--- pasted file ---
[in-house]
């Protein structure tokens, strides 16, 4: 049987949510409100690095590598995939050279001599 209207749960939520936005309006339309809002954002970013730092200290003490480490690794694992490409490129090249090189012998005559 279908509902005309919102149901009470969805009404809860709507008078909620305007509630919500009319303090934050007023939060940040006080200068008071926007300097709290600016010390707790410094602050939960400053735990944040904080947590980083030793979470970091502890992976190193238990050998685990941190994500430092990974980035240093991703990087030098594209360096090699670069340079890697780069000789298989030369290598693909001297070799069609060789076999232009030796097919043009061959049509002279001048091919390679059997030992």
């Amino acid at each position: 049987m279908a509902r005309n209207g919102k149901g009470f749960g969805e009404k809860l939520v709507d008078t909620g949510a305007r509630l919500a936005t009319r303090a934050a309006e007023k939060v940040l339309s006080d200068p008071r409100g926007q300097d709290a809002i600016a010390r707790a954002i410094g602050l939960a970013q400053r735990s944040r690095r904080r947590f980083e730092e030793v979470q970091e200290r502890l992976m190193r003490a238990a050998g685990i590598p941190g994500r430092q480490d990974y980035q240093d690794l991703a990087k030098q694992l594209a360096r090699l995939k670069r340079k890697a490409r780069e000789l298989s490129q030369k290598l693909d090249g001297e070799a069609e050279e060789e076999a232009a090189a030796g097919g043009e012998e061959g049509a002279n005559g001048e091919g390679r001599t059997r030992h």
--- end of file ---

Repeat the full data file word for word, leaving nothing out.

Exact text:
[in-house]
């Protein structure tokens, strides 16, 4: 049987949510409100690095590598995939050279001599 209207749960939520936005309006339309809002954002970013730092200290003490480490690794694992490409490129090249090189012998005559 279908509902005309919102149901009470969805009404809860709507008078909620305007509630919500009319303090934050007023939060940040006080200068008071926007300097709290600016010390707790410094602050939960400053735990944040904080947590980083030793979470970091502890992976190193238990050998685990941190994500430092990974980035240093991703990087030098594209360096090699670069340079890697780069000789298989030369290598693909001297070799069609060789076999232009030796097919043009061959049509002279001048091919390679059997030992």
């Amino acid at each position: 049987m279908a509902r005309n209207g919102k149901g009470f749960g969805e009404k809860l939520v709507d008078t909620g949510a305007r509630l919500a936005t009319r303090a934050a309006e007023k939060v940040l339309s006080d200068p008071r409100g926007q300097d709290a809002i600016a010390r707790a954002i410094g602050l939960a970013q400053r735990s944040r690095r904080r947590f980083e730092e030793v979470q970091e200290r502890l992976m190193r003490a238990a050998g685990i590598p941190g994500r430092q480490d990974y980035q240093d690794l991703a990087k030098q694992l594209a360096r090699l995939k670069r340079k890697a490409r780069e000789l298989s490129q030369k290598l693909d090249g001297e070799a069609e050279e060789e076999a232009a090189a030796g097919g043009e012998e061959g049509a002279n005559g001048e091919g390679r001599t059997r030992h």